The final stop: Los Angeles for some time with our family there. So much fun! We got to hang out as cousins, I relived my childhood at Disneyland (best part: Aladdin the Musical), shopped at some outlets (and another Target), got an amazing $30 full body massage (Super Relax Massage in Chatsworth. Look it up!), finally saw Santa Monica and biked to Venice Beach from the pier (at sunset!), and had some wonderful food (Mmm... Rock Sugar). Oh, and I discovered my new favourite store ever: Cost Plus World Market. WOW. Walking through that store is like taking a stroll in my brain. But... my camera's acting up again, refusing to focus. I guess it's time for a new toy!
After a quick stop in Montreal, I'm back in Kingston trying to sort out my life. If history is any indication, it'll take me three days to unpack. And then a week to do laundry. But hey, that's what happens when you get back to real life, right?
Saturday, October 22, 2011
No, that's not a typo.
Though I never had the pleasure of meeting her, I did get to know her fairly well through my friend. He told me some of her stories, and stories of her, that made me laugh and made me cry. He may have a few years on me, but even he admits that it's hard to envisage or ever comprehend just how much she experienced in her lifetime. Think about it.
104 years ago, Pablo Picasso was alive and painting. John Wayne was born. Dmitry Mendeleyev, the guy who created the table of elements, passed away.
They'd just invited the first photocopier. Airplanes didn't exist yet. Let me repeat: AIRPLANES DID NOT EXIST. In fact, the term was coined in 1907.
Think back to your "modern" history class. Most of it took place in her lifetime. What a wonderful time it must have been to live! So many amazing discoveries to experience! So much to learn about and so many new places to explore!
I'm sure there is a lot my friend's grandma still could have taught me, and everyone else in my generation. She had strong opinions and values, but she seemed to be an extremely loving, warm, accepting, intelligent, life-long learner.
From my friend's stories, his grandma and I seemed to be kindred spirits. We both understood the importance of always smiling and learning to laugh. Of counting our blessings and being thankful for them too. Of appreciating the people around us and helping them in any way possible. And especially, the importance of loving, because love is the greatest blessing any one of us can bestow.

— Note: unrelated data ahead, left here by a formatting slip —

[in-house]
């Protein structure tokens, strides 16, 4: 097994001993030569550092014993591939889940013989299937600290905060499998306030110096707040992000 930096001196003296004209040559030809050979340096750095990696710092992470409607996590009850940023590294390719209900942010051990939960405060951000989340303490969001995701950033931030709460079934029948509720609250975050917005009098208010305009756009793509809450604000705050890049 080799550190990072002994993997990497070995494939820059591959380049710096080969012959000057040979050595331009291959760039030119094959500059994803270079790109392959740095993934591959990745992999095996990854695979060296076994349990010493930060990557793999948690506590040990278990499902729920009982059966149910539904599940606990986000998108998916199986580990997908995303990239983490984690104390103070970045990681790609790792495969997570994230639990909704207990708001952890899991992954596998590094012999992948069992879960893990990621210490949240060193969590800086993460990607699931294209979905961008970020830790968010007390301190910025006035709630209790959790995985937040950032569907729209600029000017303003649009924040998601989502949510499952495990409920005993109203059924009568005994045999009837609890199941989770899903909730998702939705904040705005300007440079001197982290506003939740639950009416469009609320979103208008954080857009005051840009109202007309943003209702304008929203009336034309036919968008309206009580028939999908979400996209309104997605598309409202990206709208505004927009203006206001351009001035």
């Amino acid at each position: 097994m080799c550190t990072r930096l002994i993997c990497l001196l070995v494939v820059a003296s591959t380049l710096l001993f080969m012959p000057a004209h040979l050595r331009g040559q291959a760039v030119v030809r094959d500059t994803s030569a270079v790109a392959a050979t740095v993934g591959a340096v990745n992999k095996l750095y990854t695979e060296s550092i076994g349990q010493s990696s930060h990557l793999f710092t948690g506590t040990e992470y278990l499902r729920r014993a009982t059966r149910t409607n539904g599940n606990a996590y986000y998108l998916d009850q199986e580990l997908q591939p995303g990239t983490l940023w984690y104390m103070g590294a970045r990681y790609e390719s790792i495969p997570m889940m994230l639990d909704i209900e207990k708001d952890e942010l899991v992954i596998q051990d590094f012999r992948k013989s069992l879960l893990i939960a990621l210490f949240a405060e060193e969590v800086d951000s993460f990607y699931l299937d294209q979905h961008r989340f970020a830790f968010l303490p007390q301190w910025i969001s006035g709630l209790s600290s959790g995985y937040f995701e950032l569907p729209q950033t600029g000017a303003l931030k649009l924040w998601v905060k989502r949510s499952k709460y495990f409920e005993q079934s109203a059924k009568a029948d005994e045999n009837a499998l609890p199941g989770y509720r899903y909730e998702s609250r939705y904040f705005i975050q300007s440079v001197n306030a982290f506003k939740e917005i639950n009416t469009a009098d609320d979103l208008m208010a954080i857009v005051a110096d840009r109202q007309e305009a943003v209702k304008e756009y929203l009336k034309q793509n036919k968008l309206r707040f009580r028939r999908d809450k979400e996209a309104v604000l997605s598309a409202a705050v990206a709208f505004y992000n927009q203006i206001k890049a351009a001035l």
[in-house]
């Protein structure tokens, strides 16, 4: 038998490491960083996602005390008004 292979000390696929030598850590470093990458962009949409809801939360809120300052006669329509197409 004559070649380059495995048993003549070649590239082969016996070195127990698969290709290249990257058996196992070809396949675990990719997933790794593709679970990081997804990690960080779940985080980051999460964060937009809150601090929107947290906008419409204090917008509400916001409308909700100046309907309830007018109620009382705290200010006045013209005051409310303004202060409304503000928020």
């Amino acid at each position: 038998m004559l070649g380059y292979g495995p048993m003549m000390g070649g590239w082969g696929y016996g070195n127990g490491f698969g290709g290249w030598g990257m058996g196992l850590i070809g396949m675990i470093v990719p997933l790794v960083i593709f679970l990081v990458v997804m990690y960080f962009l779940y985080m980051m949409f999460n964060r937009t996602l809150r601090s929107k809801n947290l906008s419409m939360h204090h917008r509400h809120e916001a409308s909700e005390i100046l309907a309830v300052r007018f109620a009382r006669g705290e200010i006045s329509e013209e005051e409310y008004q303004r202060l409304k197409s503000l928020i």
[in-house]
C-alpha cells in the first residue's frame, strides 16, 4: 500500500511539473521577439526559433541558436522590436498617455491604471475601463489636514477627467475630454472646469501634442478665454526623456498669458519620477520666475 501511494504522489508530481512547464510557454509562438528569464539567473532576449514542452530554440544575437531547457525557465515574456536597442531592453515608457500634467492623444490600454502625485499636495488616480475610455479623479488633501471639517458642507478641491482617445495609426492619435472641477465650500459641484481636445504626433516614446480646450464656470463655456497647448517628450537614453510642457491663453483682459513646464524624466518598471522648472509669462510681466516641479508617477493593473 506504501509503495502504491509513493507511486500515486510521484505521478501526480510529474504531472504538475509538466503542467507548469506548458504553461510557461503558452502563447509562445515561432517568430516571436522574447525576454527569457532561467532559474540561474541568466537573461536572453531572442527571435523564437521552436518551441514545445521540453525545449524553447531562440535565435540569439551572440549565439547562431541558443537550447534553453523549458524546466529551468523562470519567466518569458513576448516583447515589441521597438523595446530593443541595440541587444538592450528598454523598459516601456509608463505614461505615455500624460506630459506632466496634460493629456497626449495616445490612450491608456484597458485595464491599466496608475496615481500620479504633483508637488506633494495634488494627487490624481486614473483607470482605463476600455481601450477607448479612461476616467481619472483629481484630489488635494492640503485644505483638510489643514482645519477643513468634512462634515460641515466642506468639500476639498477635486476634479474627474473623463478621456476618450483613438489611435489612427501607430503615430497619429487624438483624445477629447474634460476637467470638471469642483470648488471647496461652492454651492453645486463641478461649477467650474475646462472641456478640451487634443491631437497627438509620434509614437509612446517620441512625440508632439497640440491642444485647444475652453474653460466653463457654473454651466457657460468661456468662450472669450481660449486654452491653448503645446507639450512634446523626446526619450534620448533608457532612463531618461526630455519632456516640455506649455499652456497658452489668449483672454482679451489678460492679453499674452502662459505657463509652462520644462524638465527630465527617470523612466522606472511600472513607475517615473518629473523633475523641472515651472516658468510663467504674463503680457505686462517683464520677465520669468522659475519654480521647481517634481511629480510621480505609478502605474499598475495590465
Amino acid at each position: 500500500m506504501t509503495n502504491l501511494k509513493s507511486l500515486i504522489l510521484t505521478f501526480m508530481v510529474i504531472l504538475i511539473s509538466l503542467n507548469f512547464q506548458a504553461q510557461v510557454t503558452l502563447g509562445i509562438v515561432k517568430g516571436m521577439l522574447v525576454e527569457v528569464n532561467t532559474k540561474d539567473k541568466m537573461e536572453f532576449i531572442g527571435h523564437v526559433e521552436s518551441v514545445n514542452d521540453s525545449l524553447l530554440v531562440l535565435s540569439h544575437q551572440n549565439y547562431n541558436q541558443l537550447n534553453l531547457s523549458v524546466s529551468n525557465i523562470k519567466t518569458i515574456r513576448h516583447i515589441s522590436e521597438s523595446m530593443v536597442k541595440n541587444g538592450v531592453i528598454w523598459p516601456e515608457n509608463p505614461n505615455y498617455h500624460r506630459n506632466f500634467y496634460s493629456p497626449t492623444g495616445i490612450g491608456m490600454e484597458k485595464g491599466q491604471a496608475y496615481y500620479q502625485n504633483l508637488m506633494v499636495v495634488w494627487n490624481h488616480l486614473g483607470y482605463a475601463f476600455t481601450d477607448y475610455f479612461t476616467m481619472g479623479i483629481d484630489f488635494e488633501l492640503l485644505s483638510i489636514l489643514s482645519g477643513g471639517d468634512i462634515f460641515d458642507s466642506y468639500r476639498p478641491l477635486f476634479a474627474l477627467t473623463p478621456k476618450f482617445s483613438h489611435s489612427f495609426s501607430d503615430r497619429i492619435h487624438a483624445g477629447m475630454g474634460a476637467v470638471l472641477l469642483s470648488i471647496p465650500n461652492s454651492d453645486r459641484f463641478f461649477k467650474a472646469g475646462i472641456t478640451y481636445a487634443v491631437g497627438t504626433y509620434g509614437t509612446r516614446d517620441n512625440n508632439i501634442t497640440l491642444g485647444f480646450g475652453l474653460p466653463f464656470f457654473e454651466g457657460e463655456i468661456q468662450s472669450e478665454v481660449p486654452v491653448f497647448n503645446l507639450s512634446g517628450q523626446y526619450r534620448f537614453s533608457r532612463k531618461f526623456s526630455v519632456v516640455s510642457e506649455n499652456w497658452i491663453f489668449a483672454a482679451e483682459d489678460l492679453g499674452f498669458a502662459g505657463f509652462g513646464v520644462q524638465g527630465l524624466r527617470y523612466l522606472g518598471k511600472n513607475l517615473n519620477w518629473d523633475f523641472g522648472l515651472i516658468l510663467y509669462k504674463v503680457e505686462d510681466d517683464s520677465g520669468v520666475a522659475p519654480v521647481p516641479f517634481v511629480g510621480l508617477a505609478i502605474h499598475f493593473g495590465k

Most importantly, my friend's grandma taught me the difference between being lucky and being fortunate. Most of the times we say "I'm lucky" what we really mean is "I'm fortunate". What's the difference? You've got to work for the latter. The only time you're lucky is when winning the lottery, she used to scold him. Being at the right place at the right time for that job opportunity? That's called being fortunate that all your hard work finally paid off. Having someone to take care of you when you're sick? Yeah, you're not lucky to have them in your life, but fortunate.
It may seem like a subtle difference, but this difference is of the utmost importance. And learning to use the right word means you've learned to appreciate everything you have, to recognize that you are in control of your own destiny, and are thankful for your blessings.
That's what over a century of life teaches you.
I am fortunate to have known my friend's grandma, and I am even more fortunate that mine is still around to teach me life lessons like these. She may not be 104, but she's still got loads to share!
Thursday, October 06, 2011
Sometimes, finding the answer means going back to the beginning, to your origin story, to see where you belong.
Sometimes, the answer is right in front of you and has been all along. You just couldn't see it because you didn't know you could, or even that it existed.
Sometimes, the answer is something you didn't ever think possible, so you abandoned it long ago. But when the universe opens up that opportunity to you once more, you cannot ignore it.
Sometimes, the answer is doing what you always wanted to do but never thought you could, though you always knew you could, and that you would be good at it, if you could.
I think I have found my answer. And though it will be scary and hard to let go of everything I have become, I don't see how I can live with myself if I don't try.
Because if I succeed, I think I can truly have it all.
Monday, September 26, 2011
Maybe I'm an idealist, but I believe that most research has value, and that should be enough for funding agencies. I'm not sure where the money should come from, but I just don't like the thought of competing against my friends and colleagues every year, not just for money but for tenure. It gets to be damaging. Sure, I'm pretty competitive and I like to win. But I also like harmonious working environments and I feel like this process fosters quite the opposite in most departments.
As Douglas Adams would say, "DON'T PANIC!"
Monday, September 12, 2011
For most grad students, the only difference between summer and the "school year" is that your supervisor likely isn't teaching and in fact, might be on vacation. Also, you probably aren't TAing, so you have more flexibility over your activities and whereabouts... as long as you get all your work done on time.